Fully automated watering robot takes a big leap forward toward greenhouse automation

aquarius_robot

Greenhouse owners might find [David Dorhout]’s latest invention a groundbreaking green revolution! [David]’s Aquarius robot automates the laborious process of precision watering 90,000 square feet of potted plants. Imagine a recliner sized Roomba with a 30 gallon water tank autonomously roaming around your greenhouse performing 24×7 watering chores with absolute perfection. The Aquarius robot can do it all with three easy setups; add lines up and down the aisles on the floor for the robot to follow, set its dial to the size of your pots and maybe add a few soil moisture sensors if you want the perfect amount of water dispensed in each pot. The options include adding soil moisture sensors only between different sized plants letting Aquarius repeat the dispensing level required by the first plant’s moisture sensor for a given series.

After also digging through a pair of forum posts we learned that the bot is controlled by two Parallax propeller chips and has enough autonomous coding to open and close doors, find charging stations, fill its 30 gal water tank when low, and remember exactly where it left off between pit stops. We think dialing in the pot size could easily be eliminated using RFID pot identification tags similar in fashion to the Science Fair Sorting Project. Adjusting for plant and pot size as well as location might easily be automated using a vision system such as the featured Pixy a few weeks back. Finally, here are some featured hardware hacks for soil moisture sensing that could be incorporated into Aquarius to help remotely monitor and attend to just the plants that need attention: [Andy's] Garden sensors, [Clover's] Moisture control for a DIY greenhouse, [Ken_S's] GardenMon(itoring project)

[David Dorhout] has 14 years experience in the agriculture and biotech industry. He has a unique talent applying his mad scientist technology to save the future of mankind as seen with his earlier Prospero robot farmer. You can learn more about Aquarius’s features on Dorhout R&D website or watch the video embedded below.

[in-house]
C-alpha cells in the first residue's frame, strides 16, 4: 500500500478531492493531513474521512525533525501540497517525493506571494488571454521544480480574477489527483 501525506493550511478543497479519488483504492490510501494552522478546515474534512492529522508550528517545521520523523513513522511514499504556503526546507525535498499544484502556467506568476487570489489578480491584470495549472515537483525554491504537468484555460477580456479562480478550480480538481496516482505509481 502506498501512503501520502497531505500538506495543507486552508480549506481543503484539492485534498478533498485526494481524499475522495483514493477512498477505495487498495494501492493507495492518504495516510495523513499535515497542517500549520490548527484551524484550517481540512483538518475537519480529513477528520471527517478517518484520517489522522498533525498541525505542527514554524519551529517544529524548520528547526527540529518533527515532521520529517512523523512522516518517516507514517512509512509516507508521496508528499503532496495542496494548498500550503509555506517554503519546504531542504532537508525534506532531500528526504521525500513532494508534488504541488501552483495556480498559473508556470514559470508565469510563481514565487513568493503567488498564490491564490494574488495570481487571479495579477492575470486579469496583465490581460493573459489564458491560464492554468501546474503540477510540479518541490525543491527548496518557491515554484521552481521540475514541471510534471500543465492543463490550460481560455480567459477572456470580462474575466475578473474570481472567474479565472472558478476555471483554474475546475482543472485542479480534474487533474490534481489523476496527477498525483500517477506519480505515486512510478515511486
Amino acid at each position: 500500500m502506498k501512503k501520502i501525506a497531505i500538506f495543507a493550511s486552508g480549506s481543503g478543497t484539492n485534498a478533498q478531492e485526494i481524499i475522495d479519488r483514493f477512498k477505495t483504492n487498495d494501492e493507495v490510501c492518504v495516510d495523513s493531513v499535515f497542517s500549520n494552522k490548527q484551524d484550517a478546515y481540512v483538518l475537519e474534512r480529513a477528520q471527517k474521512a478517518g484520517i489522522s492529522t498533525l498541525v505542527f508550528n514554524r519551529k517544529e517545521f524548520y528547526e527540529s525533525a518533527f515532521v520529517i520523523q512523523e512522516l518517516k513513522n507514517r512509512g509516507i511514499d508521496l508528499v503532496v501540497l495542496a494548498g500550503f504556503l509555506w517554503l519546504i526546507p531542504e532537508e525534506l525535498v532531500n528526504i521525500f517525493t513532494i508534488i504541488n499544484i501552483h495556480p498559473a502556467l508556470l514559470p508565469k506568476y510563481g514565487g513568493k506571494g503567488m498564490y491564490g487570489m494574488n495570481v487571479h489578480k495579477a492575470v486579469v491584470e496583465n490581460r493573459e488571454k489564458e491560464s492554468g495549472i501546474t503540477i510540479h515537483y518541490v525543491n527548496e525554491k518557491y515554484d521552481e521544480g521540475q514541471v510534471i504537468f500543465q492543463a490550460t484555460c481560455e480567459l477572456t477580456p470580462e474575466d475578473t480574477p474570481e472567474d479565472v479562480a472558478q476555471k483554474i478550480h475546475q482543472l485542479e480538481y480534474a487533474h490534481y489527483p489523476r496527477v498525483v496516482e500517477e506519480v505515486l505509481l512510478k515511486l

[Read more...]

Large-scale Arduino controlled greenhouse does some serious farming

[Instrument Tek] isn’t messing around with a hobby-sized greenhouse. In fact if it were any bigger we’d call it a commercial operation. But what interests us is the professional-quality greenhouse automation he built around and Arduino board.

The greenhouse is about what you’d expect to see at a nursery, except the footprint is somewhere around 10’x10′. It’s a stick-built frame with walls made of poly. Professional greenhouses monitor and regulate temperature and humidity and this one does just that. The video after the break starts off by showing the controller box. It has temperature, humidity, and light sensors that allow the Arduino to judge growing conditions. If it gets too hot, some slats are opened and a fan exhausts air from the structure. If it gets to cold, a series of light fixtures are energized. They contain heat lamps, as this setup is in northern Alberta, Canada and it can get quite cold some nights. The drip system is also automated, with a solenoid to turn water on and off.

In addition to that 3:26 show-and-tell, we’ve embedded a 27-minute video that shows how to build the controller box. So you can start you plants indoors on the rack, then populate the greenhouse when they get large enough.

[Read more...]

Hot dirt keeps your plants happy in the winter months

[Craig] tried heating his greenhouse last winter, but really only managed to push the limits of his utility bills. This time around he took a different approach by building a system to warm the soil in which his vegetation is planted.

The core of the system is this box which houses the plants. It is lined with heating tape along the bottom which warms a layer of dirt. The plants are in pots, but since those are surrounded by the dirt it doesn’t really inhibit the warming properties of the soil. The controller takes into account the temperature inside the box, as well as ambient temperature in the greenhouse. When it’s a bit too cold the controller will close the lid, which is covered with translucent plastic. This makes sure the temperature around the plants won’t fall below about 41.5 degrees Fahrenheit.

This really takes the work out of caring for you plants in the winter. What would have been a multiple-times-per-day visit can be limited to every day or two. Now he just needs to expand this to regulate temperature and humidity in the greenhouse itself, kind of like this other hack.

Moisture control for a DIY greenhouse

greenhouse_moisture_controller

[Clover] loves plant biology, and tends a small garden while she is at home during breaks from college. She says that her family is notoriously unreliable when it comes to caring for plants, so she decided to construct a greenhouse to ensure that her garden will still be around the next time she comes home.

With her raised bed garden built and her seeds planted, she started work on the greenhouse itself, which was constructed using PVC pipe and clear plastic sheeting. Satisfied with how the structure came out, she focused on the greenhouse’s watering system and moisture sensors. The watering system uses solenoids that are connected to a pair of Arduino regulated relays. The Arduino uses moisture sensors constructed from nails, triggering the water flow when things get too dry.

The controller along with its LCD status panel was mounted inside a bird house to protect it from the elements while keeping in line with the house’s decor. [Clover] seems pretty happy with the build, but we suspect she will be adding some temperature and regulation at some point, to facilitate longer growing cycles.

Check out the video below for a quick tour of her setup.

[Read more...]